Michael Parkinson and Hale celebrate his 2001 British Press Award
After 10 years of campaigning, former Matlock Mercury editor Don Hale has decided not to take on any more miscarriage of justice investigations.
But he still believes he can win arguably the most controversial case of his career – the release of Barry George, the man convicted in 2001 of killing television presenter Jill Dando.
Hale has had more than 300 requests for help in overturning convictions since he first became involved in the case of Stephen Downing – convicted of murdering Wendy Sewell.
Downing’s release after 27 years in January 2001 made Hale a celebrity and his book about the case, A Town Without Pity, is due to be screened as a BBC drama next March.
But despite a 100 per cent success rate in the cases he has been involved in, Hale now wants to concentrate on other projects.
He said: “I am still getting inundated with requests to take up miscarriage of justice cases – but it is time consuming and expensive to do and there is also the element of danger.
“I’ve moved house from Derbyshire to Wales and I am working on a new series of detective books. “I also plan to write up several of the cases I’ve worked on, but in fictional format. I’ve got lots of other things I want to do and after 10 years I’ve decided to move on to other things.
“The satisfaction I have got hasn’t come from selling these stories, it has come from correcting an injustice, but I have a mortgage to pay.”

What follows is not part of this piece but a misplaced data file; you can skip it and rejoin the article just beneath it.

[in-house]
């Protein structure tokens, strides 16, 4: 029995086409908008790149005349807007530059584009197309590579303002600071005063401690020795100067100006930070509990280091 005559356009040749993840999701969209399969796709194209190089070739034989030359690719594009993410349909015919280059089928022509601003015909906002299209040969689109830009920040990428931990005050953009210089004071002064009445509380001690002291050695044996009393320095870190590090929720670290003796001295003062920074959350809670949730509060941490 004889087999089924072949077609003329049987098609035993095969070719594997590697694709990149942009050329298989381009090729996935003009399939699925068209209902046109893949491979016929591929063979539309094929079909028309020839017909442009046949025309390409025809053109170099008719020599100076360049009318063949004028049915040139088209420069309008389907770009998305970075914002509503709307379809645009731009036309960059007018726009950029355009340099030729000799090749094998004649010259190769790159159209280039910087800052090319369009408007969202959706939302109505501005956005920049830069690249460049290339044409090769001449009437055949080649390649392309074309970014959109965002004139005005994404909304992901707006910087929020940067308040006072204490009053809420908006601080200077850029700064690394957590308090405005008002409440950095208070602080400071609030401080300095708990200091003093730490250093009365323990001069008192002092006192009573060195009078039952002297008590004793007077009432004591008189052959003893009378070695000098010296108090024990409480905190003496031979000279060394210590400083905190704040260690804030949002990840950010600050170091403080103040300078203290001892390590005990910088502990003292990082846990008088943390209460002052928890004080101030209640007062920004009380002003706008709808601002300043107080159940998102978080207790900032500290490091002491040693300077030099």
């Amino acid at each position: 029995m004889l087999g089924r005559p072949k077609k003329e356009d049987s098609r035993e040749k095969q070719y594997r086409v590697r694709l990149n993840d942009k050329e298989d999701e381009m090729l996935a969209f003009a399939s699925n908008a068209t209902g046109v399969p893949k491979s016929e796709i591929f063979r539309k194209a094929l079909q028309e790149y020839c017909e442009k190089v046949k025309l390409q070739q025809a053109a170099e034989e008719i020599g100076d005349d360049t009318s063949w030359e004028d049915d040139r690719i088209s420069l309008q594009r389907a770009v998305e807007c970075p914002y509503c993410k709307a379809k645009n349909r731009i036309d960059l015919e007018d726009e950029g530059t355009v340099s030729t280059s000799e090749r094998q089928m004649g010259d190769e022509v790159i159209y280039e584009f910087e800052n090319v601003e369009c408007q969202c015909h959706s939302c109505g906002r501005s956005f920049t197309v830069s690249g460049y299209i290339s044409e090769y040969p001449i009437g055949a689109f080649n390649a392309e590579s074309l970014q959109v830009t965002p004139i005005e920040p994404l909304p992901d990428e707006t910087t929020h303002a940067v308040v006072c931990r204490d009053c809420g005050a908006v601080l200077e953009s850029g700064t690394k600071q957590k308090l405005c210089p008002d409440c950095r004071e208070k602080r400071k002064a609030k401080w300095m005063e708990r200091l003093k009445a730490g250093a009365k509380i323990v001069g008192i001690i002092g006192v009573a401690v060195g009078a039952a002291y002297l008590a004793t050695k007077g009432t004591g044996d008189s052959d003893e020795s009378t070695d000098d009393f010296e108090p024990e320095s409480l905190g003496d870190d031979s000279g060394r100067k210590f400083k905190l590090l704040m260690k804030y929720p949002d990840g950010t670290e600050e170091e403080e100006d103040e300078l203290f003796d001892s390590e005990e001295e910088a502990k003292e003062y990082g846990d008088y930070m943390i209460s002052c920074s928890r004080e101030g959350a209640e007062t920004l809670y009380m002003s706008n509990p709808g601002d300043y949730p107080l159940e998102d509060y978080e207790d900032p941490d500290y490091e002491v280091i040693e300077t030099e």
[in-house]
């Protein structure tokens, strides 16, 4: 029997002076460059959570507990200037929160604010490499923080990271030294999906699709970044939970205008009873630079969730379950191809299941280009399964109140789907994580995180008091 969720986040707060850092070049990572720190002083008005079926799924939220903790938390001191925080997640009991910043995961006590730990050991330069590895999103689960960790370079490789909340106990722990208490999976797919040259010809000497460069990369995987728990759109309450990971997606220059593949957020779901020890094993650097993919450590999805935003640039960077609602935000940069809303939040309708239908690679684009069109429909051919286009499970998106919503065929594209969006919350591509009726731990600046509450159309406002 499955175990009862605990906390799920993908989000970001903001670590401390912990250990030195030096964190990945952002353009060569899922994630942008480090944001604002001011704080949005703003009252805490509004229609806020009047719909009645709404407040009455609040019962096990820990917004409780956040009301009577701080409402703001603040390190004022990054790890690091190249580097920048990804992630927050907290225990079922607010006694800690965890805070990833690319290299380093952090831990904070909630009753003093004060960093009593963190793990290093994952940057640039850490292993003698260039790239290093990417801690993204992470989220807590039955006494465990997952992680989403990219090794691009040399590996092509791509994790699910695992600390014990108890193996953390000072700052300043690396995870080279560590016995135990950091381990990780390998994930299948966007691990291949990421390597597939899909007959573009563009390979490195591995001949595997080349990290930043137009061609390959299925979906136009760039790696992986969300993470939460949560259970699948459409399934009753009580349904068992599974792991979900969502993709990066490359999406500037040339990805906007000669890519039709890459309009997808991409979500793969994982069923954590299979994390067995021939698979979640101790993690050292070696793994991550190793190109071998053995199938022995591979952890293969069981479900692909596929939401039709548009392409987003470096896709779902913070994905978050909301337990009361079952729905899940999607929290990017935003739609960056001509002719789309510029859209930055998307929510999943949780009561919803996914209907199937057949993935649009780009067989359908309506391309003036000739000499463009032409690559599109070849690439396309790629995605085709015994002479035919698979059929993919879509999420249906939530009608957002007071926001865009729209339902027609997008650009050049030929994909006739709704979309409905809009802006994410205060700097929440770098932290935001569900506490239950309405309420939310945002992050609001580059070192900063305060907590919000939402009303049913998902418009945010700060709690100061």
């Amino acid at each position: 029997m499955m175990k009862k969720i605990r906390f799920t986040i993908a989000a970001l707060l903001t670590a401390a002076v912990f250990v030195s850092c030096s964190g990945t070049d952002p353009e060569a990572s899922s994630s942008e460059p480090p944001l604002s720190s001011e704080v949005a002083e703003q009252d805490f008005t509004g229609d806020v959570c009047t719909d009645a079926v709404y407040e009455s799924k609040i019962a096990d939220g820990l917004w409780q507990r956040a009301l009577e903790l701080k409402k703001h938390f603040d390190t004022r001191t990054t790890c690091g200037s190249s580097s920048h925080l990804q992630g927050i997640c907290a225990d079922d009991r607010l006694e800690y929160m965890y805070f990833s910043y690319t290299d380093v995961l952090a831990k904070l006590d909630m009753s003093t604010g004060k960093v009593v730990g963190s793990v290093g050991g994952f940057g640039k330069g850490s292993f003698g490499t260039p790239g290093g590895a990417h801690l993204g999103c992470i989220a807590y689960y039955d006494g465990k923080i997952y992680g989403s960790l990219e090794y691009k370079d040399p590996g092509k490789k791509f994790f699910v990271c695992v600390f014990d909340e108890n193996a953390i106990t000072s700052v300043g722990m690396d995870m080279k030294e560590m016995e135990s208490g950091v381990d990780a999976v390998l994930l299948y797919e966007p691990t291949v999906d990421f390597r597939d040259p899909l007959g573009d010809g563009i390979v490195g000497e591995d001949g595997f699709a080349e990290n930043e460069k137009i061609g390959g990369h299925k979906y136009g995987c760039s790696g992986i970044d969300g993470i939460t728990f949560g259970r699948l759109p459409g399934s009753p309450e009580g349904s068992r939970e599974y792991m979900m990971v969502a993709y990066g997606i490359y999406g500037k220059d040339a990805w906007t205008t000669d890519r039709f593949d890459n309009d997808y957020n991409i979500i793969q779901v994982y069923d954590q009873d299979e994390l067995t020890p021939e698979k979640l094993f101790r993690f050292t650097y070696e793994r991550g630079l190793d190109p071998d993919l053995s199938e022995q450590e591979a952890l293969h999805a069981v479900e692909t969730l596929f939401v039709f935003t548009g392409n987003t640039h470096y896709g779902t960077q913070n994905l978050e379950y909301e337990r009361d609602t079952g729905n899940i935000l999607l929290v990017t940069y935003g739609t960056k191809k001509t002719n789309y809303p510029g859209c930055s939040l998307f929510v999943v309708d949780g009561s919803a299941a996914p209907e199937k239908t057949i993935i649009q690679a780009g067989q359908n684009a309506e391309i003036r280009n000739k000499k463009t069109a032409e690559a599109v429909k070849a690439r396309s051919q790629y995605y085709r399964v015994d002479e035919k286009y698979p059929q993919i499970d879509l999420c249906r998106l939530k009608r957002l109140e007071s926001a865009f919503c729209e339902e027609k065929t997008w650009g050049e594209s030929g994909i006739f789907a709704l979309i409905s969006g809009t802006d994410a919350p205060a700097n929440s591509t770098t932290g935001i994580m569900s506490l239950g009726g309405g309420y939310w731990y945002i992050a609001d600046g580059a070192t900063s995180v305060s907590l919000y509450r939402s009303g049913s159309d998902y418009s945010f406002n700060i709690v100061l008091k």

Hale is the only journalist to have visited Barry George in prison and he said that dealing with people like George has been a wearing experience.
He said: “He has very serious mental health problems – it was difficult to have a lucid conversation with him.
Barry George is not the sort of person you want to invite home for tea – he’s not a nice guy to meet or deal with.”
In addition to the Downing case, Hale helped Ian Hay Gordon overturn his conviction in 2000 for murdering a judge’s daughter 48 years previously.
He also played a role in the release of Sara Thornton last year, convicted of shooting her husband, and advised Sally Clarke, who was cleared this year of murdering her two baby sons.
Hale’s dossier on George was presented to the Criminal Cases Review Commission a year ago and a decision on whether to refer the case back to the Court of Appeal is expected in June.
He believes George has a good chance of being released pointing to the “flimsiness” of the evidence.
The appeal of Graham Huckerby is also due to be heard this summer. He was convicted in 2002 of being the inside man for a £6.6m security van robbery. Earlier this month a dossier compiled by Hale after a six-month investigation helped persuade a judge to refer his case to the Appeal Court.
Among Hale’s other projects is a book about the Mallard, which set a speed train record of 126mph in 1938, which he plans to turn into a film script.
He said: “I think it’s fair to say that I have developed many skills used for the investigation of alleged miscarriage cases and been able to turn these into commercial success.
“It allows me to revisit interesting moments from the past and find out how and why they occurred and hopefully to try to reveal some missing facts. This has worked well on the Mallard and with several other ventures that I am employed.”
By Dominic Ponsford